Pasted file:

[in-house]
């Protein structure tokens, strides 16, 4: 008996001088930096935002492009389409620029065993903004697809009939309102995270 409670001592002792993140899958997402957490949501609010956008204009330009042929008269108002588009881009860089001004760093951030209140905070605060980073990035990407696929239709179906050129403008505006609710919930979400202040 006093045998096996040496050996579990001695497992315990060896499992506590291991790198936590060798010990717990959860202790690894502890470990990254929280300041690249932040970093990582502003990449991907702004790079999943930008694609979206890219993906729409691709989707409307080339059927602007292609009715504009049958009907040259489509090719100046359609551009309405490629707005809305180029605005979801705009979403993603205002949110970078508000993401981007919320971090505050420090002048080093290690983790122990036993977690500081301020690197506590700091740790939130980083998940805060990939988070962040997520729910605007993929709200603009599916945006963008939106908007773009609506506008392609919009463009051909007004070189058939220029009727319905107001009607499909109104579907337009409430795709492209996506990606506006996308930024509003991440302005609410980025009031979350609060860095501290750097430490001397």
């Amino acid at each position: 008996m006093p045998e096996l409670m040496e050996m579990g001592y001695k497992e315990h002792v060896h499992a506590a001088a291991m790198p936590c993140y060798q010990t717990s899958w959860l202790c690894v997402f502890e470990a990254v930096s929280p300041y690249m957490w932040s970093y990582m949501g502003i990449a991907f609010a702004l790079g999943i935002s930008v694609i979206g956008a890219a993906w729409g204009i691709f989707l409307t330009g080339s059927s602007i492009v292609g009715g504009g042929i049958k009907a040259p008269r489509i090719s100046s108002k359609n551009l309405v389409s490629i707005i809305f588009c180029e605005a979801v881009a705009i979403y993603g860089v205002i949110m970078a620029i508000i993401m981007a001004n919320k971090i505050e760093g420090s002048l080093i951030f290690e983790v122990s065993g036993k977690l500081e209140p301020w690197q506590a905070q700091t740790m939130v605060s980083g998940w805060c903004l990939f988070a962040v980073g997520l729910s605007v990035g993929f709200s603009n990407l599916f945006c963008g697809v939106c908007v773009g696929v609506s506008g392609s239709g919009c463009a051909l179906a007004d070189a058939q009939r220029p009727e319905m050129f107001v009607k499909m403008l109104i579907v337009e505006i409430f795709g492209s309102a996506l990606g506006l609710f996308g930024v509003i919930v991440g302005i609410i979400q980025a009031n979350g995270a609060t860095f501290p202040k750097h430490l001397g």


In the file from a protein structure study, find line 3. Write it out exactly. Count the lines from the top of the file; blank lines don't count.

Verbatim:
């Amino acid at each position: 008996m006093p045998e096996l409670m040496e050996m579990g001592y001695k497992e315990h002792v060896h499992a506590a001088a291991m790198p936590c993140y060798q010990t717990s899958w959860l202790c690894v997402f502890e470990a990254v930096s929280p300041y690249m957490w932040s970093y990582m949501g502003i990449a991907f609010a702004l790079g999943i935002s930008v694609i979206g956008a890219a993906w729409g204009i691709f989707l409307t330009g080339s059927s602007i492009v292609g009715g504009g042929i049958k009907a040259p008269r489509i090719s100046s108002k359609n551009l309405v389409s490629i707005i809305f588009c180029e605005a979801v881009a705009i979403y993603g860089v205002i949110m970078a620029i508000i993401m981007a001004n919320k971090i505050e760093g420090s002048l080093i951030f290690e983790v122990s065993g036993k977690l500081e209140p301020w690197q506590a905070q700091t740790m939130v605060s980083g998940w805060c903004l990939f988070a962040v980073g997520l729910s605007v990035g993929f709200s603009n990407l599916f945006c963008g697809v939106c908007v773009g696929v609506s506008g392609s239709g919009c463009a051909l179906a007004d070189a058939q009939r220029p009727e319905m050129f107001v009607k499909m403008l109104i579907v337009e505006i409430f795709g492209s309102a996506l990606g506006l609710f996308g930024v509003i919930v991440g302005i609410i979400q980025a009031n979350g995270a609060t860095f501290p202040k750097h430490l001397g």